All this demolition took several days. During this time, the phone remained ominously silent. Speedy Sam was obviously moving at considerably less than the speed of light. Perhaps he could only manage the speed of sound. Or maybe he had failed to gain a dispensation from the Traffic Gods and was therefore restricted to 50kph in urban areas, on pain of having his picture taken and massive fines imposed. I found this quite disappointing. I was rather fond of my mental picture of a cartoon-like whirl of activity inside a tornado of dust as Speedy Sam raced between appointments, fixing things in an instant. Eventually, at long, long last, the phone rang.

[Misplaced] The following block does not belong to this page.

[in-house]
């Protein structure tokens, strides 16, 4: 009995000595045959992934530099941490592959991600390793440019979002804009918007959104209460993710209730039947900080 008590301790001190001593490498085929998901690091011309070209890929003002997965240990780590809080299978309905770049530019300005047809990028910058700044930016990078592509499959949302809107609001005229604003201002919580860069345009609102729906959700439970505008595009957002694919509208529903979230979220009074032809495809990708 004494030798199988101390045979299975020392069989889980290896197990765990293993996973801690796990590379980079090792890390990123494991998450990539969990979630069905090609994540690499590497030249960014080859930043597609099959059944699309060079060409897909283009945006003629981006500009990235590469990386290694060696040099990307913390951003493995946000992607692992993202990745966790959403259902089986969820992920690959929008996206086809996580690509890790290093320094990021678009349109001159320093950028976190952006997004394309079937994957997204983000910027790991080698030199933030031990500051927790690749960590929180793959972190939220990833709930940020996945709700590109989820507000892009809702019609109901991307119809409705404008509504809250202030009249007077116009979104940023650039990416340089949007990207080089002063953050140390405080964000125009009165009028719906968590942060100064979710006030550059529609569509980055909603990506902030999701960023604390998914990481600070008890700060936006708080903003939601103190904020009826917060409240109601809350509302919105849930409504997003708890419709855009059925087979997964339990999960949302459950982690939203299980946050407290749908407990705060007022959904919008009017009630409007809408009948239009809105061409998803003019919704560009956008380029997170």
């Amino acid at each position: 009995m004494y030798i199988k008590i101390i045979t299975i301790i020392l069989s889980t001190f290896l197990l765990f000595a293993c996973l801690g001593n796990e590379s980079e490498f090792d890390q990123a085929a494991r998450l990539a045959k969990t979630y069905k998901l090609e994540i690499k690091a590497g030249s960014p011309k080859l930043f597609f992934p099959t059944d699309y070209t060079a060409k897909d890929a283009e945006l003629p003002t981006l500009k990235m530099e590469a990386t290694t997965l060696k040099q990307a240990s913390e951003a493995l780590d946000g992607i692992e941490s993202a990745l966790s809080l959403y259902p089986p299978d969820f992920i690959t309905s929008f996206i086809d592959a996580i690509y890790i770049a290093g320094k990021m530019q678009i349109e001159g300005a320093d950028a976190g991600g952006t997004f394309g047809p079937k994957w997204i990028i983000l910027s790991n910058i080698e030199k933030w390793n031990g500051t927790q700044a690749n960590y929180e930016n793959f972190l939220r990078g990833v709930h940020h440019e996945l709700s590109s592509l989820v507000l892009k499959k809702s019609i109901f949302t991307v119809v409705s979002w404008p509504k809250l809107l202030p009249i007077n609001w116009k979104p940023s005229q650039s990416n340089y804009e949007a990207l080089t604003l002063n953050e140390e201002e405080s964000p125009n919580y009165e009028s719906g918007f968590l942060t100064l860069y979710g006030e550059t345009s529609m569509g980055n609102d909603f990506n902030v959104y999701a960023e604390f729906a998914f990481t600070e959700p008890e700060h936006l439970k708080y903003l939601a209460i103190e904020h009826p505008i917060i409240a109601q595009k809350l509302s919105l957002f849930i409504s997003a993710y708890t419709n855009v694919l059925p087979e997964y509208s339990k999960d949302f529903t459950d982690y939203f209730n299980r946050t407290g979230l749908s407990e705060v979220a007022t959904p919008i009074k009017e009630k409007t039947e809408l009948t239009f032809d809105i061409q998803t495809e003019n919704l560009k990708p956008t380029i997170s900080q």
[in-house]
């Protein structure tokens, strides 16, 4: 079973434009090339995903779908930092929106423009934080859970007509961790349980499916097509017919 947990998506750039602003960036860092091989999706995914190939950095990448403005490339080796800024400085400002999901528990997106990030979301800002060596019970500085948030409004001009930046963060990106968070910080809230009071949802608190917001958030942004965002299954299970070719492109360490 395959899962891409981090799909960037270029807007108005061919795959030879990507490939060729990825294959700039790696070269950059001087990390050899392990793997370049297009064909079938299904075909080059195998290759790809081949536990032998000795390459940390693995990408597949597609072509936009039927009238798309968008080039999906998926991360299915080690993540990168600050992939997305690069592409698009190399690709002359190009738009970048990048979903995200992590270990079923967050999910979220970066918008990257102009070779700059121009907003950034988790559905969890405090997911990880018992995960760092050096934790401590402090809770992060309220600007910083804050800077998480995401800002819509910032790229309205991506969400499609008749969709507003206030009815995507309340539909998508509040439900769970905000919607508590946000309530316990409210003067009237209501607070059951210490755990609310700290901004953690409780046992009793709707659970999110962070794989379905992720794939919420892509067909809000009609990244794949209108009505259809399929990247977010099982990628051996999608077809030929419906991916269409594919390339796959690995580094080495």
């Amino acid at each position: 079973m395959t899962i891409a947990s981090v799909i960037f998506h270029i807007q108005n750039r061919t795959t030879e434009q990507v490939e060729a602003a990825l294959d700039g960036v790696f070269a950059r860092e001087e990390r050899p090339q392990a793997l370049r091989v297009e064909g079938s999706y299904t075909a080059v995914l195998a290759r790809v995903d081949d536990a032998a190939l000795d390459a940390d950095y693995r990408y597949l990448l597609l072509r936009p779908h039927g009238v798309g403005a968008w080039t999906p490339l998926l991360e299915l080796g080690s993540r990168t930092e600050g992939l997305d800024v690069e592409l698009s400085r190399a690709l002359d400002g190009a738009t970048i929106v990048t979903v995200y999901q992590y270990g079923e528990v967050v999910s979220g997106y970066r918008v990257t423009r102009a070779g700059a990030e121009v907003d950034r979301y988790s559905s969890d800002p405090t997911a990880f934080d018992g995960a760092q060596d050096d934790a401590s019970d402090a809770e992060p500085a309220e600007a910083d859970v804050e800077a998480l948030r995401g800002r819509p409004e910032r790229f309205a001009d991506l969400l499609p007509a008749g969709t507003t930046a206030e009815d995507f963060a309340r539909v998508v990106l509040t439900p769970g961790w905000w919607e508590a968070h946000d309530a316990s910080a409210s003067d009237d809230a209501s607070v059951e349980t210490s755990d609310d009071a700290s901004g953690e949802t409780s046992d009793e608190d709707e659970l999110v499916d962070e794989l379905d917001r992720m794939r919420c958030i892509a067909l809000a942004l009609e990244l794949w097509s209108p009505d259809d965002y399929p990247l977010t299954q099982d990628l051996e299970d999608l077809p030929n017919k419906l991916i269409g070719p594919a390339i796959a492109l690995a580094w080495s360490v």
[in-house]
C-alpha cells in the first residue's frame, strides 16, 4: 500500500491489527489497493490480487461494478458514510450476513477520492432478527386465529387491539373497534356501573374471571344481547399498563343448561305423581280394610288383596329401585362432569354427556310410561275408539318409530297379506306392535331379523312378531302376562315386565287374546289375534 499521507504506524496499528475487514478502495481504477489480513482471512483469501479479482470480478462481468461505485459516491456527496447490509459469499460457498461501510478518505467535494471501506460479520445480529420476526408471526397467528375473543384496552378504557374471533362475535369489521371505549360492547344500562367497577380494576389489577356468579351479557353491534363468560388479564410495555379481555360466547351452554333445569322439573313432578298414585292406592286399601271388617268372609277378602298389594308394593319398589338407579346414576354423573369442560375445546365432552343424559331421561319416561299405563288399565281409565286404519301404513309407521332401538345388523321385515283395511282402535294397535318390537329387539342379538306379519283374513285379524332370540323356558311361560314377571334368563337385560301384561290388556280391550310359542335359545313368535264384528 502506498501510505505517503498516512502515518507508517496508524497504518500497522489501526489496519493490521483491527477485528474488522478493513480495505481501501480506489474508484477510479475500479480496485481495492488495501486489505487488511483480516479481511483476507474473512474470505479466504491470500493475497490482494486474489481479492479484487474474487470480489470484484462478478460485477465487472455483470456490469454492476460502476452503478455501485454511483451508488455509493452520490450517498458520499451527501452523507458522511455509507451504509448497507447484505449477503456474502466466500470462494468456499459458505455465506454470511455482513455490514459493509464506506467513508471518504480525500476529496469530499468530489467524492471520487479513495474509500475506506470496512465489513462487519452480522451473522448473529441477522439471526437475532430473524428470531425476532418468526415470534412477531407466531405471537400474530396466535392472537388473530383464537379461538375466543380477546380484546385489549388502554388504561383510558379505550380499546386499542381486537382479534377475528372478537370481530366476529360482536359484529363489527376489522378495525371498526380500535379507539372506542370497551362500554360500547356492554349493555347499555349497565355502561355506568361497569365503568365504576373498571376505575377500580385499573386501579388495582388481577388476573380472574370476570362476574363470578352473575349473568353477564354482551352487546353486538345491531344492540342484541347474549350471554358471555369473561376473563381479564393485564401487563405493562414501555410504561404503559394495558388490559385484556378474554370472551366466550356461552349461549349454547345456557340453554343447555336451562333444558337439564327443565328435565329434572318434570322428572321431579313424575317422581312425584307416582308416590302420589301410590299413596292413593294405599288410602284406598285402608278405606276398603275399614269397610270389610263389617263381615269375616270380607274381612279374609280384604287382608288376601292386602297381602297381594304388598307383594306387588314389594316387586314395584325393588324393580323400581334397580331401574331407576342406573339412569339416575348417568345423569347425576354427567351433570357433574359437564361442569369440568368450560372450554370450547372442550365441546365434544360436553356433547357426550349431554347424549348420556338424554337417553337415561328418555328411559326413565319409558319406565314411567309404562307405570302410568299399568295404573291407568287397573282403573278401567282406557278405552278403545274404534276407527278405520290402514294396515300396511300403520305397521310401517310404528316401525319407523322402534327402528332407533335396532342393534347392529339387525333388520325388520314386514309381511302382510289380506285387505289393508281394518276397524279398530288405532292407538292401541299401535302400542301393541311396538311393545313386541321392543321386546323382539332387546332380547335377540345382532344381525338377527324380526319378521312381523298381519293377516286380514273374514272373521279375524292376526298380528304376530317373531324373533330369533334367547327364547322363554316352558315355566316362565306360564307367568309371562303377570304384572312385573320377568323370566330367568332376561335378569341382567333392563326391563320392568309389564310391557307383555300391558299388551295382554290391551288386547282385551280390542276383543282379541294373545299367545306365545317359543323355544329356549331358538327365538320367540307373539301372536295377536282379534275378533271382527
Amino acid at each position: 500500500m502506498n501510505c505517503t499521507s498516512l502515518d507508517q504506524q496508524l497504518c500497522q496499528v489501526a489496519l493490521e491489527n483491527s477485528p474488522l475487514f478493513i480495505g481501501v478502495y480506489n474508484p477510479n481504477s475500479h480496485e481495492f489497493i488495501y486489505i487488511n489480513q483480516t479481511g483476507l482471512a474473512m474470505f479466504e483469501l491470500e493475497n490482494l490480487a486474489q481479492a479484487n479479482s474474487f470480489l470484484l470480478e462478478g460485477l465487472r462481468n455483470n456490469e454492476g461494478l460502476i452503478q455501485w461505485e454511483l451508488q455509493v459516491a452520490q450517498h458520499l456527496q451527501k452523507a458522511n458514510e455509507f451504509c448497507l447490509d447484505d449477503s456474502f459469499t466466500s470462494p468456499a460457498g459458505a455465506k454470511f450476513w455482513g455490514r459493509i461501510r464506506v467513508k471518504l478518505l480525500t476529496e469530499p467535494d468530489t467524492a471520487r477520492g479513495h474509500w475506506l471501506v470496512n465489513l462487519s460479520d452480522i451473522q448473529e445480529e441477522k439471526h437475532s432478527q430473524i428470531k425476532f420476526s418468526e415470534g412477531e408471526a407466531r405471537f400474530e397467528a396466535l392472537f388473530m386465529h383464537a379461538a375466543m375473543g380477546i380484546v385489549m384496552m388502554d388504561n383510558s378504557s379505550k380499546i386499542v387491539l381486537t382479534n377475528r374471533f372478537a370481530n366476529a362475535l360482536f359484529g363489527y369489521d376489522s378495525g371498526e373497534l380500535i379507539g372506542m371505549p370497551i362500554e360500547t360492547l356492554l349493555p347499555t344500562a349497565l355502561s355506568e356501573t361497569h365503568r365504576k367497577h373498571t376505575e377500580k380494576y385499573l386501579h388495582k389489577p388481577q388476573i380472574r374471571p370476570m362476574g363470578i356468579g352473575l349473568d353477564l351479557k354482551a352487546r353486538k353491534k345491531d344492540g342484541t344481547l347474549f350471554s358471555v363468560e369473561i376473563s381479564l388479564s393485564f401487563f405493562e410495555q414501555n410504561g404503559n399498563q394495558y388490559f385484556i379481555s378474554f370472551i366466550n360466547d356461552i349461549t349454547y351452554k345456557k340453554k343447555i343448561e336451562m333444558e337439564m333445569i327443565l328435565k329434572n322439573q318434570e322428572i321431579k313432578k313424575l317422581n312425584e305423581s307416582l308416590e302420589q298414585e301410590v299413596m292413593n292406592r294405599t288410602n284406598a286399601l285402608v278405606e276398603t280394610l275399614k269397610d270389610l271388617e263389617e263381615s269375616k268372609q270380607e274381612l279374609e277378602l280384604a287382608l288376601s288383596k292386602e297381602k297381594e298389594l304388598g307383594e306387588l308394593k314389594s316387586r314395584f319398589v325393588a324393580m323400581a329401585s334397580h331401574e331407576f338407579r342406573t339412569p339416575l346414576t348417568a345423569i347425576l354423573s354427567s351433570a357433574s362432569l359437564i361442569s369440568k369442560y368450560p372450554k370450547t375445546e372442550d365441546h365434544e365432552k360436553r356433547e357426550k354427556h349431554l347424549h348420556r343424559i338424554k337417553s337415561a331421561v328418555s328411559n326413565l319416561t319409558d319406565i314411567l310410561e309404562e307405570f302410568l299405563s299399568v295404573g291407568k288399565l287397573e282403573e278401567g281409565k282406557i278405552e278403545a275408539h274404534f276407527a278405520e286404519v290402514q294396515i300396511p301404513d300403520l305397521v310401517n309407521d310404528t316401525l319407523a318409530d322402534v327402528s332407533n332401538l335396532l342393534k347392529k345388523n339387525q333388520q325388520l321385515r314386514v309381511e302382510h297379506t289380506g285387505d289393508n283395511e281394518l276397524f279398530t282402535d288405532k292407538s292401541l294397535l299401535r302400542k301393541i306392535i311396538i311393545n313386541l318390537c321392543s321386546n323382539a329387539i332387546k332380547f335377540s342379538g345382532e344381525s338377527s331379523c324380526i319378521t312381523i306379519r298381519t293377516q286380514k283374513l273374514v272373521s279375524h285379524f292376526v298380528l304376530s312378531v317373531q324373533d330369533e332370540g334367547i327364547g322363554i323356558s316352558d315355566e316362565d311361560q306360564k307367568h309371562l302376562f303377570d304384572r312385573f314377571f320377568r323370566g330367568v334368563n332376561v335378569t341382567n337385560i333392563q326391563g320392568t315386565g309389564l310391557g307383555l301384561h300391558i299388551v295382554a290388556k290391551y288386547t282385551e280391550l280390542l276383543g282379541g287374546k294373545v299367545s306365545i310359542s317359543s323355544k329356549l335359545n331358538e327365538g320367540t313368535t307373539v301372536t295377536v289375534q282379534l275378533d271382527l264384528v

"Ah, hello," said a slow, droning, incredibly laid back voice. "This is Speedy Sam. I understand you have a job you want doing?"

The last of my illusions was shattered. Speedy Sam was really Lazy Larry in a skin. I was bitterly disappointed; my view of the universe permanently soured. I sighed for the loss of such sweet innocence. Never again will I take a junk mail flyer at its word.

"Sorry," I said, "but I’ve made other arrangements."

By now I had a hole five planks wide in my floor. It was obviously time to purchase five planks of wood. I measured the planks and took a sample with me for matching purposes. The first place I visited failed to fill me with confidence.

"I wonder what kind of wood that is," said the man. "I haven’t got any of it here."

He took my sample and held it up against various pieces of pine. It didn’t match any of them. "Definitely not pine," he said.

I went to another purveyor of wood. This time things were a little better. "Rimu," said the man decisively. "It’s rimu."

"What about the tunnelling?" I asked. "What’s been chewing it up?"